Reply
  8. Terri Lynn Sullivan

    The fear-mongering people are the ones scaring people about the “loss of jobs and tax revenues”, not the people aware enough to understand why there is no compelling reason for the U.S., the world for that matter, to have any nuclear power plants. Nuclear energy is not safe, and not clean. We have all lost jobs before, that is what a resume is for. Transfer skills into doing something positive for society. Even loosing ones house, income and all assets not as devestating as a life of loved one. roll with the punches. Remember Chernobyl? that tragedy was due to same thing….negligence. Even nuke plants running effienctly within regulations are not safe, never mind VT Yankee, and NY plant both failing with tritium leaks and radioactive materials leaching into Hudson respectively. Tritium is a highly suspected cancer causer, and seeing that childhood cancers in that VT county (Windham)have risen 37% (cancer clusters in area overall 10% higher than Vermont State average) Have you ever seen the pictures of the innocent babies that were stillborn with massive radiation exposure near Chernobyl? If not, google it. And consider this fact as you look at those pictures: The VT Yankee plant alone contains 8x the the amount of radiation released in Chernobyl accident. It there were an explosion with all this leakage, there would be no way the millions of people within range could be evac’d safety, much less the continuous exposure to readiation that all the nearby college students would get. Fear-mongering? NOT! this is a reality check. But of course, I may be preaching to rednecks that still think the bomb the US. decided to drop on Hiroshima killing millions of innocents was justified, or any or our wars for that matter. Nuke Power, coal, oil, nuke weapons, war in general all respresent dirty energy and negative energy all around. Oh, and about Chernobyl, apart from the 30 people that died at that site, the contiuous radiation could be felt for a long long time around the world.(maybe still and that was 86) Less than 10% of all cancer is hereditary, and even with nny predetermined gene mutation, people with gene mutation that are not exposed to such radiation are far less likely to get cancer than those with. Cancer and birth defects for profit is not cool.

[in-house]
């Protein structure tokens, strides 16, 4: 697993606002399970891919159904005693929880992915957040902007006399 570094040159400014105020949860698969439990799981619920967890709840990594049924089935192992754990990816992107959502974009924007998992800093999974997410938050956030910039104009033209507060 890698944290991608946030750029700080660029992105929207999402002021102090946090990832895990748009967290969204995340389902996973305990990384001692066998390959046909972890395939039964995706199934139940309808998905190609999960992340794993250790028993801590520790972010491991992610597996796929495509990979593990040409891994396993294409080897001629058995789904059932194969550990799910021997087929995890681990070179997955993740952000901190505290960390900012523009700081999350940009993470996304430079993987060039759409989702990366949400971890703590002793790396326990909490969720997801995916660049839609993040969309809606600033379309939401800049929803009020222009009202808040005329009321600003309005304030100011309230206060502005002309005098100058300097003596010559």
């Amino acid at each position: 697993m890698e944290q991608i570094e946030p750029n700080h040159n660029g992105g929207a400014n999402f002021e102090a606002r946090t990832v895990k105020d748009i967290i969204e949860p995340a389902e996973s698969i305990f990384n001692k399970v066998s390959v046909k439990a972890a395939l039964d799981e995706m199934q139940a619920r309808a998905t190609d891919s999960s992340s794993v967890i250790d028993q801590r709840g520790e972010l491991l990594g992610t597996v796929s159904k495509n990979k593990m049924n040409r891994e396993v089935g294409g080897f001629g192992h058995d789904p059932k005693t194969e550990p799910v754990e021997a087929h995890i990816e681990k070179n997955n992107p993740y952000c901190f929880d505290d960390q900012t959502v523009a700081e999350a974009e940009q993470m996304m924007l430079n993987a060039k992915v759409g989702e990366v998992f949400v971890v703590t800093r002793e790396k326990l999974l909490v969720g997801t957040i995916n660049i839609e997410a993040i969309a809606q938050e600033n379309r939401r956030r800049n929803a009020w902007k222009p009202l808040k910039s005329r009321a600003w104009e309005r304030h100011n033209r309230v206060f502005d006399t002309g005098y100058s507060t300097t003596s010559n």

Reply
  9. Mick

    What idiot wrote this article? Vermont Yankee is, like the rest of US power plants, incredibly safe. This tritium "leak" is so utterly meaningless that, even if you went on site, and drank water out of the test wells, you'd get less of a radioactive dose than you would by eating the same amount of bananas (which naturally contain small amounts of radioactive K-40). Even if the plant operators did NOTHING to clean this up, by the time this water eventually migrated into area groundwater, it would be a dose many billions of times smaller than that. Yet a few ignorant anti-science types are still afraid of it? They would have been the ones who, 125 years ago, were fighting the introduction of the automobile as well.

    Oh, and to the even larger idiot who posted earlier, the bomb on Hiroshima did not kill "millions". In fact, we killed far more civilians in Japan through the firebombing of Tokyo (conventional bombs only) than we did with the nuke on Hiroshima.

    Reply
    1. max

      Wow Mick you have no idea what you are talking about the tritium they store is more reactive than the water in the reactor core, because they boil off the water to get only pure nuclear waste.

      If you aren't an engineer then you should have no say how safe something is.

      Reply
      1. CM of Vermont

        WOW…. YOU are the one who has absolutly NO idea what you are talking about. In only one sentance you have proven yourself to have even less of a clue than the fool that wrote this article.

        Next time you want to babble about things you know nothing about, take the time to do a little reasearch. I work at nuclear power plant around the country and my job is protecting people like you that don't know any better and I can tell you the Mick was pretty much spot on in his comment.

        FTI… I live about 30 min from VY, have worked there more than once and sleep well at night. This article is filled with the typical exagerations and untruths that are common in anti-nuclear media. But because it's "The News" the uninformed like you swallow it hole without a 2nd thought.

        Reply
  10. Neil Paynter

    Great article! Thanks for posting it. Take it as a compliment that the pro-nuke trolls descended upon you! This story is especially relevant now in light of the Fukushima disaster. All nuclear power plants everywhere must be decommissioned ASAP before another Chernobyl or Fukushima disaster happens. Any reactor at all (no matter how careful those self-congratulatory engineers might have fancied themselves) has the power to lay waste to a huge swath of the World.

    Reply